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Buddha As A Renunciant - An Episode

"After Buddha became a renunciant, he travelled far and wide. People were wonder-struck to see his brilliant and handsome form. Attracted by his effulgence, a lady named Ambashali approached him and said, '0 great one, you look like a prince in ochre robes. May I know the reason behind your donning ochre robes at this young age?' Buddha replied that he had taken to the path of renunciation in order to seek solution to three problems: 'This body which is young and handsome is bound to become old at some point and will perish ultimately. I want to know the cause of old age, sickness and death.' Impressed by his quest for truth, she invited him for lunch. In no time, the entire village came to know of this. The villagers started coming to Buddha one by one and requested him not to accept her invitation. Buddha listened to all their complaints patiently. Then he smiled and asked the village headman, "Do you also affirm that she is woman of bad character?' The village headman replied, 'Not once, but thousand times I will vouch for the evil character of Ambashali. Please do not visit her house.' Holding the headman's right hand, Buddha asked him to clap. The headman said he could not do so as one of his hands was in Buddha's hold and it was not possible for anyone to clap with a single hand. Buddha replied, "Likewise, Ambashali cannot be bad by herself unless there are men of bad character in this village. If all men in this village were good, this woman would have not turned bad. Therefore, it is men and their money that are responsible for the bad character of Ambashali.' Saying so, he wanted to know if there was any individual in that gathering without any trace of evil in him, so that he could visit his house for lunch. No one came forward. Then Buddha said, 'Tell me your company, I shall tell what you are.' Realising their folly, the people fell at Buddha's feet and sought his forgiveness. Since then they started treating Ambashali as one amongst them. Inspired by the teachings of Buddha, Ambashali also took to the path of renunciation and led a pious life." Sai Baba, SS. 3/99, pp. 58 & 59

Controlling The Senses Is The Highest Sadhana - An Episode

"Once a Pundit challenged Buddha to enter into a debate with him. The terms were that if he was the loser, he would follow the Buddhism along with his 3000 disciples and serve Buddha lifelong. But, if Buddha was the loser, it would be obligatory on his part to become a follower of the Pundit. Buddha smilingly said, 'Pundit Samadarshana' (a true pundit is the one who has equal-mindedness). A true Pundit makes no distinction between the dualities of life, such as pain and pleasure, joy and sorrow. A person with anger and ego is unfit to be called a Pundit. In pilgrim centres, such as Haridwar, Rishikesh, Badrinath, Kedarnath and Amarnth, you find Pandas who give mantras that would grant liberation to the departed souls. These Pandas cannot be called Pundits. In this world, there are many who have gone through sacred texts. The knowledge of the Self cannot be acquired by mere scholarship or by sitting at the feet of a guru. There are many who go through voluminous books, but is there a person who practises at least one teaching? When you spend all your life in reading, when are you going to practise it? Scholarship without practice is futile. The Bhagavad Gita declares: 'Kavim Puranamanushasitharam (the Supreme Being is All-knowing, Indweller and Ruler of all).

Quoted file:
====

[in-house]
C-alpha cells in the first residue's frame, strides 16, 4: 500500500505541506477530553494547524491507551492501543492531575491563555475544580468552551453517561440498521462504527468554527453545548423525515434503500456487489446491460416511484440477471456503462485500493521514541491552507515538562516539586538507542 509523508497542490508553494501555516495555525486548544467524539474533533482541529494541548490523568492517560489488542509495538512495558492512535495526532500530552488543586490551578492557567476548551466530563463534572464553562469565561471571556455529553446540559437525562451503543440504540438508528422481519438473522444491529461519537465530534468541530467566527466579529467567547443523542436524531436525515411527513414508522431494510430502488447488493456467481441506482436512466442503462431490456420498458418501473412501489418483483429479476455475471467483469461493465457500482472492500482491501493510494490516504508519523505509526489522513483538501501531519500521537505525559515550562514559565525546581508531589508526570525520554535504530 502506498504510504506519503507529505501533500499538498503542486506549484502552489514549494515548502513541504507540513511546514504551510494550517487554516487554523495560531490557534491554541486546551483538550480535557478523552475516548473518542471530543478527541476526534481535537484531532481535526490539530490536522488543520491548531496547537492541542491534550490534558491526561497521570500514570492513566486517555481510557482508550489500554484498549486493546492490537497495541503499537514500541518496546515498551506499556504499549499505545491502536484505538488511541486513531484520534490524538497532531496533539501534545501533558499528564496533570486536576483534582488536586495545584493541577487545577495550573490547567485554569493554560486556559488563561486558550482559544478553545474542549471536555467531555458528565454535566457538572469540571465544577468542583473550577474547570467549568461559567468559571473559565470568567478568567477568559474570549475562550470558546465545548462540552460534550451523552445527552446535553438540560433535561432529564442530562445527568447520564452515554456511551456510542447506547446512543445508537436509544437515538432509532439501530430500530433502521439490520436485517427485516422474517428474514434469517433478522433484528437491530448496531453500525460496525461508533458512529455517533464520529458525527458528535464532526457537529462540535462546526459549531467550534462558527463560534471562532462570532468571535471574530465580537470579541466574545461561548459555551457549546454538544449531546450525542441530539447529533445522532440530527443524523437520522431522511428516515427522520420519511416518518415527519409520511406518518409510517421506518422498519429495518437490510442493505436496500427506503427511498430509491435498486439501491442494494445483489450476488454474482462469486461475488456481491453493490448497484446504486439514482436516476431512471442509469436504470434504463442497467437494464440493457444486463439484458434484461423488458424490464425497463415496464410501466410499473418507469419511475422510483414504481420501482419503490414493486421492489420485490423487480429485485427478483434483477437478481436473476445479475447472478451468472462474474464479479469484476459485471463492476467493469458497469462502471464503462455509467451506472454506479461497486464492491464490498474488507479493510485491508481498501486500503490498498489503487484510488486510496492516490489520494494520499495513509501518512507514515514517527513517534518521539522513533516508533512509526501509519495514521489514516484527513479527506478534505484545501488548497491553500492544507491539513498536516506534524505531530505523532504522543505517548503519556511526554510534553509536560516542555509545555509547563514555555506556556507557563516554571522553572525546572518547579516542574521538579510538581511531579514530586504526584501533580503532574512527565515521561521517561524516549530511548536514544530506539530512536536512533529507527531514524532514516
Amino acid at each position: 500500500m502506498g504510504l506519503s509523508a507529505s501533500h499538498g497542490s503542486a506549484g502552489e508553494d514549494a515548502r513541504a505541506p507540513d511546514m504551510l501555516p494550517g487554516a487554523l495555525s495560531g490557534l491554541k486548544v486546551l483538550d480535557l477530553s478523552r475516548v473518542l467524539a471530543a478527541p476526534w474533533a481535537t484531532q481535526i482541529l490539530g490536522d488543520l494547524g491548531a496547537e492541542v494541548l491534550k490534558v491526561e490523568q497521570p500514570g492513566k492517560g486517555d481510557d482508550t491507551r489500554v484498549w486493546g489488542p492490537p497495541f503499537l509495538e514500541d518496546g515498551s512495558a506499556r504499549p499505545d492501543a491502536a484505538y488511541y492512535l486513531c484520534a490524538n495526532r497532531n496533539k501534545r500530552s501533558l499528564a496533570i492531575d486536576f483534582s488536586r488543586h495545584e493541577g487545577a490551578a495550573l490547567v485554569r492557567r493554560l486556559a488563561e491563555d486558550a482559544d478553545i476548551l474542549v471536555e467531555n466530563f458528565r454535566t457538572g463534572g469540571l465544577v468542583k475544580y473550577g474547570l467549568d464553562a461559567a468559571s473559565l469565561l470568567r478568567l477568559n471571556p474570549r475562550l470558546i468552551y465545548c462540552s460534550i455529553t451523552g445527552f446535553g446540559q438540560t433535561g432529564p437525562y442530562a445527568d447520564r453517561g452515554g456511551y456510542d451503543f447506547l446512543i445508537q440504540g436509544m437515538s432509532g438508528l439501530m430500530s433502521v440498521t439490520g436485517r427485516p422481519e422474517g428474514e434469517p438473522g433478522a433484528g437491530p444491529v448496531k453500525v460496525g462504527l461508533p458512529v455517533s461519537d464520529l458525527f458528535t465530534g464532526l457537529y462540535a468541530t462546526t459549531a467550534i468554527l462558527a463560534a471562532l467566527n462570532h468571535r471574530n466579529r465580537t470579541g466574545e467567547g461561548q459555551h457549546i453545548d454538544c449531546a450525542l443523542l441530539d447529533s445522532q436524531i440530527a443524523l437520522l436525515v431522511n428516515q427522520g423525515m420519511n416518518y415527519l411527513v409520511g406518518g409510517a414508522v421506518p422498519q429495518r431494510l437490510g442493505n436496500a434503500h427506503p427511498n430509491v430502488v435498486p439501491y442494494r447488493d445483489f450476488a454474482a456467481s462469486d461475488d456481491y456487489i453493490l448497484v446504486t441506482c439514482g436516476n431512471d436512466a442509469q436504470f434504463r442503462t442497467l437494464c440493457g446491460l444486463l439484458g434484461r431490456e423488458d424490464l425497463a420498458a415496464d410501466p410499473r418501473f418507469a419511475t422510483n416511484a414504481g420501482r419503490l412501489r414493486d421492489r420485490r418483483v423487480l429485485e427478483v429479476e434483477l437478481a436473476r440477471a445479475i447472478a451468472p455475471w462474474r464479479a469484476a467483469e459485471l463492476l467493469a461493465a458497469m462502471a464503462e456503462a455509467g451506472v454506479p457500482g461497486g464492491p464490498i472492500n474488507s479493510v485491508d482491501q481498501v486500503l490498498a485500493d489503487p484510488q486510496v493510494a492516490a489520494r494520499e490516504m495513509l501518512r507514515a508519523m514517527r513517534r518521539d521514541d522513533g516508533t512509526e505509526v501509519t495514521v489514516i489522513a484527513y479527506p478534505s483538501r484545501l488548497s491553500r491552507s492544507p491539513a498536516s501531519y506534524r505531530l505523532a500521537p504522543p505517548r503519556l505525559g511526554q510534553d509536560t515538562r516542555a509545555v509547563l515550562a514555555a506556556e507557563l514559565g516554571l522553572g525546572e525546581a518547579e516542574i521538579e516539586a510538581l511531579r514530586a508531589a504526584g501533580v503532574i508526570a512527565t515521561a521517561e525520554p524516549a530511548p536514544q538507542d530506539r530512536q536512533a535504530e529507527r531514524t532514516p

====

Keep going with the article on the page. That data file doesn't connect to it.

Who is Kavi (poet)? A Kavi is one who knows the past, present and future; not the one who merely plays with words. This implies that God alone is Kavi (poet). What is the meaning of Purana? Body is the Pura in which divinity pervades. The divine principle that pervades from top to toe in the body is referred to as Purana. So, God Himself is Purana. Next comes Anushasitara (one who commands and controls). You may imprison a person who has committed a crime, but you cannot prevent his mind from going all over the world. There is no judge in this world, who can punish the mind. It is only who has the power to command the mind of man can be called Anushasita. Therefore, God alone is Anushasitara.

Explaining thus, Buddha silenced the Pundit and advised him to shun the pride and ego of scholarship. He told the Pundit not to be carried away by the worldly knowledge. He exhorted him to acquire and practise divine knowledge and surrender to God. Buddha said, 'I undertook spiritual practice for a long time and went through various sacred texts in quest of knowledge of the Self. Ultimately, I realised that mastering the senses is essential for acquiring knowledge of the Self. The five senses are the gift of God. Make proper use of them. Only then you can realise the Self. What is the use of going through sacred texts and undertaking spiritual practices without proper utilization of the five senses? I have controlled the five senses and put them on the right path, as a result of which I am experiencing bliss." Sai Baba, SS, 3/99, pp. 68 & 69

 

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